Update: Somehow this post was deleted.
Before reading, check out this post: Chimichurri: Debunking The Myths
When it comes to a simple parsley-garlic chimichurri, I’ll usually chop up a large bunch of parsley, mince some garlic, sprinkle salt and pepper, and then mix all of that with oil, vinegar, and water. The amount of garlic cloves may vary as well as the ratio of liquids–sometimes I leave out the water. After a few adjustments here and there, for taste, I’ll split the mixture in two with one getting a heavy dosage of hot pepper flakes for those who like a little heat. That’s about it. Parsley and garlic are the stars and no one else is going to steal that show–the pepper flakes hardly affect the flavor.
I’ve been reading through “Barbecue! Bible : Sauces, Rubs, and Marinades, Bastes, Butters, and Glazes“, by Steven Raichlen, quite often lately to gather a few ideas for recipes to use with smoking or grilling. One of the recipes in the book is a parsley-garlic chimichurri recipe that I’ve probably passed a few hundred times but never really looked back on since day one. Nothing is wrong with it, mind you, and it’s not one of those ‘add chopped chiles to ketchup for an authentic sambal type of recipe that often loathe. This chimichurri recipe looks as authentic as any. I’ve seen mirrors of it in Argentina and that’s part of the reason why I never gave so much as another glance–nothing new. Sure it is different from my parsley-garlic version in that a little minced onion and a pinch of oregano are added to the mixture, but I’ve added those ingredients before, only in different proportions.
About a week ago, while trying to perfect my signature spice rub, all sorts of thoughts about proportions where swirling around my head while thumbing through Steven’s book. When passing the chimichurri recipe for the 436th time, I thought about trying it out with his exact proportions. Maybe this version makes one heck of a chimichurri.
Well, I made it. The outcome? Delicious. The “less is more” mantra definitely applies to the small amount of onion and oregano. Although, I did have to decrease the oil and increase the vinegar just a bit, but I’ll explain that in the recipe.
This recipe is adapted from Steven Raichlen’s Chimichurri recipe (click link for original)
1 large bunch of fresh flat leaf parsley (he says to toss the stems, I usually leave quite a bit on)
8 cloves of garlic, peeled
3 tablespoons minced onion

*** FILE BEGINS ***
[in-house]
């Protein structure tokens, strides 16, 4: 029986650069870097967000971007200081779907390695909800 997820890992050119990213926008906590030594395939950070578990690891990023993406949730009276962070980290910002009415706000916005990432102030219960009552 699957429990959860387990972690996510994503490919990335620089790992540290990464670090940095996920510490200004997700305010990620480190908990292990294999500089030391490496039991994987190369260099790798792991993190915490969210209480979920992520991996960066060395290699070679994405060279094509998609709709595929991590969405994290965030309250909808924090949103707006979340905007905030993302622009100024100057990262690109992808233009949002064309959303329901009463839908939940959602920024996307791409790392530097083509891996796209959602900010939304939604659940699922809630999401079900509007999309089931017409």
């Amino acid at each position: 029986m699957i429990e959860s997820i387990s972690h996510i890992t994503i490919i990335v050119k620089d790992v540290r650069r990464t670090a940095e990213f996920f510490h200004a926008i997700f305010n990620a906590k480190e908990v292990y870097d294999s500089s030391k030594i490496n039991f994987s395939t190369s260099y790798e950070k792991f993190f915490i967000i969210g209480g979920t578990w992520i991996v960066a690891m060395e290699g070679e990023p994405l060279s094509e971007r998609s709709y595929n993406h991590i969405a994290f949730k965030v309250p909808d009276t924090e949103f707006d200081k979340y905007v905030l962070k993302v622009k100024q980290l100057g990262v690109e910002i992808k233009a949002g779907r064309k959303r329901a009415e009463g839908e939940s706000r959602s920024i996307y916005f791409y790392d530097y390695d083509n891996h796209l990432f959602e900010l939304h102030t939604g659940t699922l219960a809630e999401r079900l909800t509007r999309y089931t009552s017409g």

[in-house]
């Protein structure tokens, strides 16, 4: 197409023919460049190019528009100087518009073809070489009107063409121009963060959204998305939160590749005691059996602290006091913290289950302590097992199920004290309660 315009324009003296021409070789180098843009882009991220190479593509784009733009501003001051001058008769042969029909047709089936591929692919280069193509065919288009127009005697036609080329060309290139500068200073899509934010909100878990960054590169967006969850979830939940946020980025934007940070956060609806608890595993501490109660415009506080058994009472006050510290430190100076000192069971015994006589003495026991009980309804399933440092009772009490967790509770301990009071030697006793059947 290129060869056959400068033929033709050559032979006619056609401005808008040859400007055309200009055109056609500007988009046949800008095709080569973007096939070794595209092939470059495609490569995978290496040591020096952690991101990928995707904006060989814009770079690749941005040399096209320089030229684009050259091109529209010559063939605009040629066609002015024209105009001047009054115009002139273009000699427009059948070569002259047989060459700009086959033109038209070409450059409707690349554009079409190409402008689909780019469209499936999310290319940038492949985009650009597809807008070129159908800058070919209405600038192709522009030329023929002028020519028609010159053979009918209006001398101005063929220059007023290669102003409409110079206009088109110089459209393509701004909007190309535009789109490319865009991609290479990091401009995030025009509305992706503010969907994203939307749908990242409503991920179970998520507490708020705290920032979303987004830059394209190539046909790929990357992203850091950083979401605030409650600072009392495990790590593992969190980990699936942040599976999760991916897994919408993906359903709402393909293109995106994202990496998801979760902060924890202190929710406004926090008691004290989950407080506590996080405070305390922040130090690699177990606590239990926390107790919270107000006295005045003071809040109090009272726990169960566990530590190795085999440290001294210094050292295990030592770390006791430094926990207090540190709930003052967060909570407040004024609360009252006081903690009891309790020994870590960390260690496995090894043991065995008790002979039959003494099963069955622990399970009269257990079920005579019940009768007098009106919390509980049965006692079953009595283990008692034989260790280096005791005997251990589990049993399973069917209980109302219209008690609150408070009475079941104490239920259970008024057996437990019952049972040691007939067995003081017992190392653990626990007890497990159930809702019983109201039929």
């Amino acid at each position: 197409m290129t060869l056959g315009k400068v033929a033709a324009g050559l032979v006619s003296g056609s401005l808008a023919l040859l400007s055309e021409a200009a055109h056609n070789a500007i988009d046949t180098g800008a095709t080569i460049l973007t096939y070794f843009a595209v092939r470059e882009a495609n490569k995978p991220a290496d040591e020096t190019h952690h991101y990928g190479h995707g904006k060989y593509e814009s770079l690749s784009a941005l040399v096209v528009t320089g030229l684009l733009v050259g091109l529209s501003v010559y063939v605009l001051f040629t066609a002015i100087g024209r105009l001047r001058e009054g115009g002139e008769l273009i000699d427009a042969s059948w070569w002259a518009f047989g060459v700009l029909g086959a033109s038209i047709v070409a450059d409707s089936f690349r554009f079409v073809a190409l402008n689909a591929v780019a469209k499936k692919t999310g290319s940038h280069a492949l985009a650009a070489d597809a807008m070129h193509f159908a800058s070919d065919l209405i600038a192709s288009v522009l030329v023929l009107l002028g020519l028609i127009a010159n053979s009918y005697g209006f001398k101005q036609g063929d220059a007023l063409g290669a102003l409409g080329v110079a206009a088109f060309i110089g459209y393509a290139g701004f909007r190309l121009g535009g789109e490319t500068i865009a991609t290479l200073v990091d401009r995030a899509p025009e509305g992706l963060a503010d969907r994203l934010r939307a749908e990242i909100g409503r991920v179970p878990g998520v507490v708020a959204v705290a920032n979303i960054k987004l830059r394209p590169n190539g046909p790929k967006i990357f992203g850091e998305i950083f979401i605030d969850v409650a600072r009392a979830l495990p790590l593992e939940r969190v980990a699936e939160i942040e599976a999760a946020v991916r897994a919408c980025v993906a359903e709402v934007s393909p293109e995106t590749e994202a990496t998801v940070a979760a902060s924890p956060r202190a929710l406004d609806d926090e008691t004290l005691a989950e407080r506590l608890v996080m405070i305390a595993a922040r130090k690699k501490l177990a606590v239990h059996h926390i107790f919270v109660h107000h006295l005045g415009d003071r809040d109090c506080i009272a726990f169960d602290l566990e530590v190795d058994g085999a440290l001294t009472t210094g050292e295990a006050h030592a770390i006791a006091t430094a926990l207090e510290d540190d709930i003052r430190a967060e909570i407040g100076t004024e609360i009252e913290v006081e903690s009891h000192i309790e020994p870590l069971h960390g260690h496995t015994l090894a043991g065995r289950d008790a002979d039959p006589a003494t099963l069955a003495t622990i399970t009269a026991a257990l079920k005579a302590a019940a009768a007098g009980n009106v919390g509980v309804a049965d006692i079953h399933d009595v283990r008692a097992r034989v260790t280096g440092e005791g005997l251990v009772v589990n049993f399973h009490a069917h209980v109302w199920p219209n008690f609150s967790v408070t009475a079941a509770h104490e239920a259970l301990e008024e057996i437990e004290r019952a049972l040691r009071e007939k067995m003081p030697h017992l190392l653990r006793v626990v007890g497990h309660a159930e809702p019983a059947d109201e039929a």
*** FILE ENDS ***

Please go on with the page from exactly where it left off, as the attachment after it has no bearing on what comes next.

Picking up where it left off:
5 tablespoons distilled white vinegar
5 tablespoons water
1 teaspoon coarse salt
1/2 teaspoon dried oregano
1/2 to 1 teaspoon hot pepper flakes to taste
1/2 teaspoon freshly ground black pepper
1 cup extra virgin olive oil
Chop up the parsley a bit. This will make processing easier. Add parsley and garlic to food processor and hit the pulse button a few times to mince. Add remaining ingredients and pulse some more. Slowly pour oil through the chute, while taping away on the pulse button. Pulse just enough to where everything is mixed properly. When I stopped, the oil was just starting to emulsify, and that happened very quickly. I don’t find emulsification aesthetically pleasing with chimichurri.
If you like the fresh crisp flavor of parsley, use immediately. Letting it rest overnight will balance out the flavors.
Note: Not all large bunches of parsley are equal so you may have to adjust the liquids a bit. I left out a few tablespoons of oil. Also, I added an extra tablespoon of vinegar to add a little zip. Oh, and you might want to eat this on a day when you won’t have to socially interact with anyone face to face
Don’t just use this recipe as a table-side condiment, the opportunities are endless. Use as a marinade. Use when cooking fish. Use with roasted vegetables. Also, a few spoons added to a basic salad vinaigrette works wonders as well.
I have another chimichurri recipe posted here.
If you are unfamiliar with Steven Raichlen, he’s an award-winning author of numerous books, tv host, and teacher who practically lives and breathes all things related to barbecue. So much so, that he even traveled extensively around the world for four years to learn what barbecue means to everyone else.